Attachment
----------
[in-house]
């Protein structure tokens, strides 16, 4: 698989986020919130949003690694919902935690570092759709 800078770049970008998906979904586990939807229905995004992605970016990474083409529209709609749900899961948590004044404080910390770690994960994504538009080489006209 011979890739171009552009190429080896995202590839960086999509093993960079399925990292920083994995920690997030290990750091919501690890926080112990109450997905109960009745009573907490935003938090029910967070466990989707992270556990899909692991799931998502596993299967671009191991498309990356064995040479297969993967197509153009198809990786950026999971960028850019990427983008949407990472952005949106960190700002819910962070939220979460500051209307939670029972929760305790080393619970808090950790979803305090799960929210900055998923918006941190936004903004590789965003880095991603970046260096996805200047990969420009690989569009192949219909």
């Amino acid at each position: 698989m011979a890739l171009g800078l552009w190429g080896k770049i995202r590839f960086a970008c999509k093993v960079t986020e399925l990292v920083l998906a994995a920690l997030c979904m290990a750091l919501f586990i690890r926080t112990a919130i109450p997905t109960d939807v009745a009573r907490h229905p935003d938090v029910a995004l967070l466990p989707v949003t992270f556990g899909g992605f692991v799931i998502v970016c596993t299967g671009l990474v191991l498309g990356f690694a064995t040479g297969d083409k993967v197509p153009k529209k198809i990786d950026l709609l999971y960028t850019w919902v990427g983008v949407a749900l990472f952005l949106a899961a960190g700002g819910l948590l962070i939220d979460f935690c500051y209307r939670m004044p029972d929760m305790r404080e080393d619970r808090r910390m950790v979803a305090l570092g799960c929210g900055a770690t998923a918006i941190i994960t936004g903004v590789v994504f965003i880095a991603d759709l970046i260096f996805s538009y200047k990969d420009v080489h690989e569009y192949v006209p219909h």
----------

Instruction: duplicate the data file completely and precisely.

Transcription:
[in-house]
């Protein structure tokens, strides 16, 4: 698989986020919130949003690694919902935690570092759709 800078770049970008998906979904586990939807229905995004992605970016990474083409529209709609749900899961948590004044404080910390770690994960994504538009080489006209 011979890739171009552009190429080896995202590839960086999509093993960079399925990292920083994995920690997030290990750091919501690890926080112990109450997905109960009745009573907490935003938090029910967070466990989707992270556990899909692991799931998502596993299967671009191991498309990356064995040479297969993967197509153009198809990786950026999971960028850019990427983008949407990472952005949106960190700002819910962070939220979460500051209307939670029972929760305790080393619970808090950790979803305090799960929210900055998923918006941190936004903004590789965003880095991603970046260096996805200047990969420009690989569009192949219909």
């Amino acid at each position: 698989m011979a890739l171009g800078l552009w190429g080896k770049i995202r590839f960086a970008c999509k093993v960079t986020e399925l990292v920083l998906a994995a920690l997030c979904m290990a750091l919501f586990i690890r926080t112990a919130i109450p997905t109960d939807v009745a009573r907490h229905p935003d938090v029910a995004l967070l466990p989707v949003t992270f556990g899909g992605f692991v799931i998502v970016c596993t299967g671009l990474v191991l498309g990356f690694a064995t040479g297969d083409k993967v197509p153009k529209k198809i990786d950026l709609l999971y960028t850019w919902v990427g983008v949407a749900l990472f952005l949106a899961a960190g700002g819910l948590l962070i939220d979460f935690c500051y209307r939670m004044p029972d929760m305790r404080e080393d619970r808090r910390m950790v979803a305090l570092g799960c929210g900055a770690t998923a918006i941190i994960t936004g903004v590789v994504f965003i880095a991603d759709l970046i260096f996805s538009y200047k990969d420009v080489h690989e569009y192949v006209p219909h």